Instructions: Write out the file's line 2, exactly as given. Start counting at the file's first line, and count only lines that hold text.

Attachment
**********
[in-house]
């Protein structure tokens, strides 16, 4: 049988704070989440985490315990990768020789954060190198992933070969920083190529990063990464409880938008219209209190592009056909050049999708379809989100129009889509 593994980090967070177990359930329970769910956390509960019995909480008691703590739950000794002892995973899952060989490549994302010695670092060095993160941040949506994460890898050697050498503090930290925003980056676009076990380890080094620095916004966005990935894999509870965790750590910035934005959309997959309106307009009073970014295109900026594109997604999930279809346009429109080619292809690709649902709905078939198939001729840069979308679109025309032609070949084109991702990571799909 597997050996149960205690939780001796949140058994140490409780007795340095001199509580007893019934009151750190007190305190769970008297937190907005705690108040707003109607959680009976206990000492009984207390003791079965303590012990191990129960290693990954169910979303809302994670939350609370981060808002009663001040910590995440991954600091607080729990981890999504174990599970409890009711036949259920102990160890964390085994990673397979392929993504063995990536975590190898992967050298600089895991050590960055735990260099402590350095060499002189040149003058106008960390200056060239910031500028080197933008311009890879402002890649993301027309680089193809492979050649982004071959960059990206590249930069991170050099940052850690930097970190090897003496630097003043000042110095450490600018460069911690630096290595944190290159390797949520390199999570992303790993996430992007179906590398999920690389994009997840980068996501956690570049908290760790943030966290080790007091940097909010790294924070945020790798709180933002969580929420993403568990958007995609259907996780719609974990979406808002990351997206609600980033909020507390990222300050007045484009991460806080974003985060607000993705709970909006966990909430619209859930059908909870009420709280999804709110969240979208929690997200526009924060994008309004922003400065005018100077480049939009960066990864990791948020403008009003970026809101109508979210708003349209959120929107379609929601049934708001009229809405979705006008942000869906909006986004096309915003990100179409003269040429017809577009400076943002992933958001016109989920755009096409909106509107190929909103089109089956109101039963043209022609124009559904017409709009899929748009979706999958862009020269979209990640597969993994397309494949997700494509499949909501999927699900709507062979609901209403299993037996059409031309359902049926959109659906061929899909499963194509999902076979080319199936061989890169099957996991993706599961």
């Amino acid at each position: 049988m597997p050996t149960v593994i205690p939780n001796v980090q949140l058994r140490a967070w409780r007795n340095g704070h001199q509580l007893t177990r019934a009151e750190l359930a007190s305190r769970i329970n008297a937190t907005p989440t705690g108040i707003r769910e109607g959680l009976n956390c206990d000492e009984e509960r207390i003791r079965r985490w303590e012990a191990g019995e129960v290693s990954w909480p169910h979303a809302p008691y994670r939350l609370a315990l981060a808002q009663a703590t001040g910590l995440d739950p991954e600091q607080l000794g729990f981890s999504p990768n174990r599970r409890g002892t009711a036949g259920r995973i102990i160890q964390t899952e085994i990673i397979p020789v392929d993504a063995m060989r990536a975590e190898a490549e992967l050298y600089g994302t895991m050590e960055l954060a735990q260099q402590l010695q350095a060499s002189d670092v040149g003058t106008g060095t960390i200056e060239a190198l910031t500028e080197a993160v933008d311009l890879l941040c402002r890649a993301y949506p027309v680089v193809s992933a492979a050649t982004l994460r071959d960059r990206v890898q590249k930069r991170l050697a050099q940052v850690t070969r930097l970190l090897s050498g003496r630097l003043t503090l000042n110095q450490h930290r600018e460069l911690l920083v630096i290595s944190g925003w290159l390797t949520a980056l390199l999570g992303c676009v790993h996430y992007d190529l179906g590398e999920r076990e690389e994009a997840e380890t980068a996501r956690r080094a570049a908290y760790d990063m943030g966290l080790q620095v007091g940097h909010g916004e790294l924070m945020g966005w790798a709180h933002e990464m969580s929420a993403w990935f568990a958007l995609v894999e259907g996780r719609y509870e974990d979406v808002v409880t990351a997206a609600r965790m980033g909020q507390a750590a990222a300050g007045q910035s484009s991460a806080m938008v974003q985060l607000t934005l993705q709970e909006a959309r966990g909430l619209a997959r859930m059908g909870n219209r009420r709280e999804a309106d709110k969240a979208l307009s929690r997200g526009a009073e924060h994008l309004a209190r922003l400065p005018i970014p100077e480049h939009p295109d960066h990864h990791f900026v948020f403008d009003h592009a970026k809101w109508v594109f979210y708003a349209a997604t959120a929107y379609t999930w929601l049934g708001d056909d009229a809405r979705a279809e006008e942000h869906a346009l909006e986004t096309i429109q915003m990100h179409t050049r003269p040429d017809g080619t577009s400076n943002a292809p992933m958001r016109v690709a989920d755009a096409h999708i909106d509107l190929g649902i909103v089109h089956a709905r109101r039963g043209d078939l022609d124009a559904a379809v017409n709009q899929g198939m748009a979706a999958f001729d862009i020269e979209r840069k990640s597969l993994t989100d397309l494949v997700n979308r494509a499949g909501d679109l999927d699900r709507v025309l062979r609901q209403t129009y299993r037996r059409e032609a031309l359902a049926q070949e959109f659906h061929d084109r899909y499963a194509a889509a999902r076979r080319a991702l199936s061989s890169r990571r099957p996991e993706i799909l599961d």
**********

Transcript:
């Protein structure tokens, strides 16, 4: 049988704070989440985490315990990768020789954060190198992933070969920083190529990063990464409880938008219209209190592009056909050049999708379809989100129009889509 593994980090967070177990359930329970769910956390509960019995909480008691703590739950000794002892995973899952060989490549994302010695670092060095993160941040949506994460890898050697050498503090930290925003980056676009076990380890080094620095916004966005990935894999509870965790750590910035934005959309997959309106307009009073970014295109900026594109997604999930279809346009429109080619292809690709649902709905078939198939001729840069979308679109025309032609070949084109991702990571799909 597997050996149960205690939780001796949140058994140490409780007795340095001199509580007893019934009151750190007190305190769970008297937190907005705690108040707003109607959680009976206990000492009984207390003791079965303590012990191990129960290693990954169910979303809302994670939350609370981060808002009663001040910590995440991954600091607080729990981890999504174990599970409890009711036949259920102990160890964390085994990673397979392929993504063995990536975590190898992967050298600089895991050590960055735990260099402590350095060499002189040149003058106008960390200056060239910031500028080197933008311009890879402002890649993301027309680089193809492979050649982004071959960059990206590249930069991170050099940052850690930097970190090897003496630097003043000042110095450490600018460069911690630096290595944190290159390797949520390199999570992303790993996430992007179906590398999920690389994009997840980068996501956690570049908290760790943030966290080790007091940097909010790294924070945020790798709180933002969580929420993403568990958007995609259907996780719609974990979406808002990351997206609600980033909020507390990222300050007045484009991460806080974003985060607000993705709970909006966990909430619209859930059908909870009420709280999804709110969240979208929690997200526009924060994008309004922003400065005018100077480049939009960066990864990791948020403008009003970026809101109508979210708003349209959120929107379609929601049934708001009229809405979705006008942000869906909006986004096309915003990100179409003269040429017809577009400076943002992933958001016109989920755009096409909106509107190929909103089109089956109101039963043209022609124009559904017409709009899929748009979706999958862009020269979209990640597969993994397309494949997700494509499949909501999927699900709507062979609901209403299993037996059409031309359902049926959109659906061929899909499963194509999902076979080319199936061989890169099957996991993706599961």